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What happens when a big country and a small country interact with each other? If they were at war, how would that reduce their levels of capital? And if they were to cooperate, how much would each grow? If their relationship was friendly, or positive, how would they enlarge? If the relationship was negative, at what rates would they shrink?

And if you added other countries to the situation, how would that change things? With a system composed of many states, a country would have to take into consideration its relationships not just with its allies and enemies, but with their allies and enemies as well. It would also have to figure out how to allocate its power among the various states in the system. For instance, it might want to expend a bit of its positive energy interacting with one country, but focus most of its destructive power on fighting with a rival. States would have to figure out what to do at each moment, but they'd also have to anticipate what the other states were going to do, in a kind of never-ending, multiplayer chess game. And after each round of moves, the power levels of the countries would change. Some would come to dominate; others might be destroyed.

The conceptual model just sketched has only one variable, something vaguely corresponding to the notion of capital or political power. Is there a way to formulate it mathematically, to be able to say the degree to which power levels change as a result of the agents' interactions? And is there some optimal way that the agents should behave in order to survive?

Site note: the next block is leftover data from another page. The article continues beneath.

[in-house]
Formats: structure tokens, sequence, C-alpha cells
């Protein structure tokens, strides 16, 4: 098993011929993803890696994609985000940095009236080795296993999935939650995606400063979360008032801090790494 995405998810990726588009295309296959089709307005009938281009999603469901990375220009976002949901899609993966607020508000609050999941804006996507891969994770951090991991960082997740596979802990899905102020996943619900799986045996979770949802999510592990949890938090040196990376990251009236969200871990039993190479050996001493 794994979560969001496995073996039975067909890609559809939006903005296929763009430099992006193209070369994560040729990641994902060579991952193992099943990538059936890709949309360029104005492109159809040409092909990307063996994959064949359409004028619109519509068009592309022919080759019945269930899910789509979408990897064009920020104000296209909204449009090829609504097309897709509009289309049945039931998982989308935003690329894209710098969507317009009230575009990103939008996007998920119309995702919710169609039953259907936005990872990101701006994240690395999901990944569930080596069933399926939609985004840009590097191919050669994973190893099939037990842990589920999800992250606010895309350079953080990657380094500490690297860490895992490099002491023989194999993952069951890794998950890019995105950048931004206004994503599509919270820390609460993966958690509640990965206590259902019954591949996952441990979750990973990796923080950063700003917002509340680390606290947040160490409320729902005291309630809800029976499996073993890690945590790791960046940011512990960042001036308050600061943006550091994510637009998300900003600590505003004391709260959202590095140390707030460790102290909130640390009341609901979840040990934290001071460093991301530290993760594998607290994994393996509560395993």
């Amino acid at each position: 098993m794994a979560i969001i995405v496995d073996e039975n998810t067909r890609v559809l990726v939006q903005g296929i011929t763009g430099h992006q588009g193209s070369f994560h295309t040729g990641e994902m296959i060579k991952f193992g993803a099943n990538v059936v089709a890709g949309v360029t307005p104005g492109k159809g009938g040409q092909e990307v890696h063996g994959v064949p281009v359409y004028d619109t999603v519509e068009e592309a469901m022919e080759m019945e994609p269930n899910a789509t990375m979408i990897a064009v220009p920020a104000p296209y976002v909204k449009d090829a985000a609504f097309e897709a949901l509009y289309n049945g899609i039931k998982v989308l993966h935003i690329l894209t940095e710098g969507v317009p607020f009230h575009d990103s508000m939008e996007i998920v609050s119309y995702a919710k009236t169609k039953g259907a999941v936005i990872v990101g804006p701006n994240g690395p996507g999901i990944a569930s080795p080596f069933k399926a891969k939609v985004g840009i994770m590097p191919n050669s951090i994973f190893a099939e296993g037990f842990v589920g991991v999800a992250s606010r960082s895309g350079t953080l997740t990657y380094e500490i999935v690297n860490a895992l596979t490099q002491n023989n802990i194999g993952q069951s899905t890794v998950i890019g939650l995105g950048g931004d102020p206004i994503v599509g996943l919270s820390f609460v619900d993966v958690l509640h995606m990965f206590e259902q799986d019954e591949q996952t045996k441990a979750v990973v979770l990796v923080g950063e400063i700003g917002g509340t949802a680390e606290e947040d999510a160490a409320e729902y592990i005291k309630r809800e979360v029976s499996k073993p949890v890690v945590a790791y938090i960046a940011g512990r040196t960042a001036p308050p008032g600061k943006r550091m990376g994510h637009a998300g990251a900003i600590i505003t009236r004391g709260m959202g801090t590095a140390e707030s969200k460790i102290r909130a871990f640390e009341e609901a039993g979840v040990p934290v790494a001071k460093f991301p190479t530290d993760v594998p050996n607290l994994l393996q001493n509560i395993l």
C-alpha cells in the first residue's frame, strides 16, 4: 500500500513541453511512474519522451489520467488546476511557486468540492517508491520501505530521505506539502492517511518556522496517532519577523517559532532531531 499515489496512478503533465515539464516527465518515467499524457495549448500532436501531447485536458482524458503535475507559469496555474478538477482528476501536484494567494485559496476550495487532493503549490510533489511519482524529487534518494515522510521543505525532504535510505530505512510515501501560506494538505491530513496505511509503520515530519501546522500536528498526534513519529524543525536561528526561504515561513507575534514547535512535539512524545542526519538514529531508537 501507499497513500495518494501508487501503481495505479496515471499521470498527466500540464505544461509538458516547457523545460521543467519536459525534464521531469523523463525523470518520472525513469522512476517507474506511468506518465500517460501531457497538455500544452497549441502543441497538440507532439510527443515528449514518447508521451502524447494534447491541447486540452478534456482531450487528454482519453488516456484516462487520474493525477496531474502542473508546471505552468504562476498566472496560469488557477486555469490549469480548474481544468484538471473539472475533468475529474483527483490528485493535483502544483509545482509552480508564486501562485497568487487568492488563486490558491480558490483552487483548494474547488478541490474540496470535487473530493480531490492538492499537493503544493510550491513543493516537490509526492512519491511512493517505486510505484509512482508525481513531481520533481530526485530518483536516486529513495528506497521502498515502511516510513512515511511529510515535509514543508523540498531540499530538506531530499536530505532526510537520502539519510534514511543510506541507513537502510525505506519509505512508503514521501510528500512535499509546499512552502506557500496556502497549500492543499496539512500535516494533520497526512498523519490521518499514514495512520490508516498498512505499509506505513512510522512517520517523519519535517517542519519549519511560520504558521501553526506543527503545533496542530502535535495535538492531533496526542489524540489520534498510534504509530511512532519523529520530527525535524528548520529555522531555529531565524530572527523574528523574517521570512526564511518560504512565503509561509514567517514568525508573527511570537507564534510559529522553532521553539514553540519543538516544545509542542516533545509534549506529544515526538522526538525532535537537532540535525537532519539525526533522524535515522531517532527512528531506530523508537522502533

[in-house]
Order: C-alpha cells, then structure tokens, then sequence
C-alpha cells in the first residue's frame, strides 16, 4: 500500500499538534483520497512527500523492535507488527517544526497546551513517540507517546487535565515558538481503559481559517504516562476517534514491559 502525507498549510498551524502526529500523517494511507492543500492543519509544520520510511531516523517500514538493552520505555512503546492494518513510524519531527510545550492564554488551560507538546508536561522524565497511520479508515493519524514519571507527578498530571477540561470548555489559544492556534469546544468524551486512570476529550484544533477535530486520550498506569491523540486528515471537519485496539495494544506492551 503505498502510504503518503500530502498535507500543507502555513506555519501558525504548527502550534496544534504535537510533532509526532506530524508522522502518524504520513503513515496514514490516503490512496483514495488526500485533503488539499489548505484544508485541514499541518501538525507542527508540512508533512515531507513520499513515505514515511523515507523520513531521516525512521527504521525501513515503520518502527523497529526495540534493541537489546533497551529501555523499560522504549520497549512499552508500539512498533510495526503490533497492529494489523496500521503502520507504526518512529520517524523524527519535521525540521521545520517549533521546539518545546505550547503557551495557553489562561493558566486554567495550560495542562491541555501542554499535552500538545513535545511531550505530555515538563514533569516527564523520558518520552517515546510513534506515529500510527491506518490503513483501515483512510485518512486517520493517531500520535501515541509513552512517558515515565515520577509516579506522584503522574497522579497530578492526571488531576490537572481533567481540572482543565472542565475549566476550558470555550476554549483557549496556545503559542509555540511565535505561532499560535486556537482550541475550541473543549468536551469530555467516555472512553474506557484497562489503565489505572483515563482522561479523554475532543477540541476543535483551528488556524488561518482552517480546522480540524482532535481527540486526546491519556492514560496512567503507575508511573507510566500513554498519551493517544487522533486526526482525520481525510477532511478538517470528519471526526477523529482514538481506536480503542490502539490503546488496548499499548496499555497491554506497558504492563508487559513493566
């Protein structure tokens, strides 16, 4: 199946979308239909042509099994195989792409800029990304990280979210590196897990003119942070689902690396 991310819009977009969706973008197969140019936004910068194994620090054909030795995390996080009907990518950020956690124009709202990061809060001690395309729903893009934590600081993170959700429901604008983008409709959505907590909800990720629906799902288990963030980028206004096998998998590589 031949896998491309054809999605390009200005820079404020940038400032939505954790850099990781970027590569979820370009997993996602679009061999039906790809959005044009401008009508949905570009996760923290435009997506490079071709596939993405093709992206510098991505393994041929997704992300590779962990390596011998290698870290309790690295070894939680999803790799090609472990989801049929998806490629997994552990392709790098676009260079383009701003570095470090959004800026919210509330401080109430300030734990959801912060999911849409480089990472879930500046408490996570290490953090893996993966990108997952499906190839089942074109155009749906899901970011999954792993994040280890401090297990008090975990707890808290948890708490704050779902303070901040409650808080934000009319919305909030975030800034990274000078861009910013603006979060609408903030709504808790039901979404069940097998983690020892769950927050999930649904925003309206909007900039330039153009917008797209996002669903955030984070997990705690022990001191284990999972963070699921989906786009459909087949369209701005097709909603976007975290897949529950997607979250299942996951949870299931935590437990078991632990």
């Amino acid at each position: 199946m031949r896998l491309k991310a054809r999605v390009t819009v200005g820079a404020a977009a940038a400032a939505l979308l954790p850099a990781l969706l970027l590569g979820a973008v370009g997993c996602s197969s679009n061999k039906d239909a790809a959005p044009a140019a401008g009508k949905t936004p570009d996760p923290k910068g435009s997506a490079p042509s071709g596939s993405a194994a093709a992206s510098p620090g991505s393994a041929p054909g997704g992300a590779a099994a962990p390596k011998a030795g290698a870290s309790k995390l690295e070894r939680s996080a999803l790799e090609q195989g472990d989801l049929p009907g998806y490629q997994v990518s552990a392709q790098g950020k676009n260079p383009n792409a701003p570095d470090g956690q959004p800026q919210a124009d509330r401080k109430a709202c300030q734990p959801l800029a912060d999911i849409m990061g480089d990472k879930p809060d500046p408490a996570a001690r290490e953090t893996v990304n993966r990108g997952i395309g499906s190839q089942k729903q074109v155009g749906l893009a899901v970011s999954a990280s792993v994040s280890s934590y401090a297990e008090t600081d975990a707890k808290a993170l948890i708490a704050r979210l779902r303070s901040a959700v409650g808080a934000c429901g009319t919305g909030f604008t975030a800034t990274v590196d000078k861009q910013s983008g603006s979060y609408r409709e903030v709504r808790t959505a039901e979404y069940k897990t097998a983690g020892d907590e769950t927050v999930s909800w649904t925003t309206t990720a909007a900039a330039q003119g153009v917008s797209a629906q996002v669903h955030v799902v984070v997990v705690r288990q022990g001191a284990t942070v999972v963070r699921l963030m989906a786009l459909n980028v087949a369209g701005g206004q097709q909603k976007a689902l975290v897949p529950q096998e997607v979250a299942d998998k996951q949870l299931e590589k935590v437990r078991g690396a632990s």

This simple model provides a template applicable to a wide range of situations in the social world, not just among countries but also to political networks more generally. In any venue where there are agents struggling for power, this conceptualization seems to capture something essential about the situation.

The purpose of this wiki is to provide a technical introduction to a computational model of power and to explore how it may be applicable to problems of world order: that is, to the understanding of empires, international relations, and historical change. This is an ongoing science project. It is presented in its current state in the spirit of discovery, acknowledging that it is incomplete and in some respects likely incorrect. Consider this your invitation to participate.

The world is rife with injustice, real and perceived, and power is at the root of it. There is much to be angry about, and political anger is sometimes a constructive force. But it can also be beneficial to temporarily set aside both the moral repulsion and undeniable attraction that we feel towards power, and instead to try to gather our observations into a logical framework — abstract, austere, universal — that has no larger political purpose other than as an attempt at scientific understanding.

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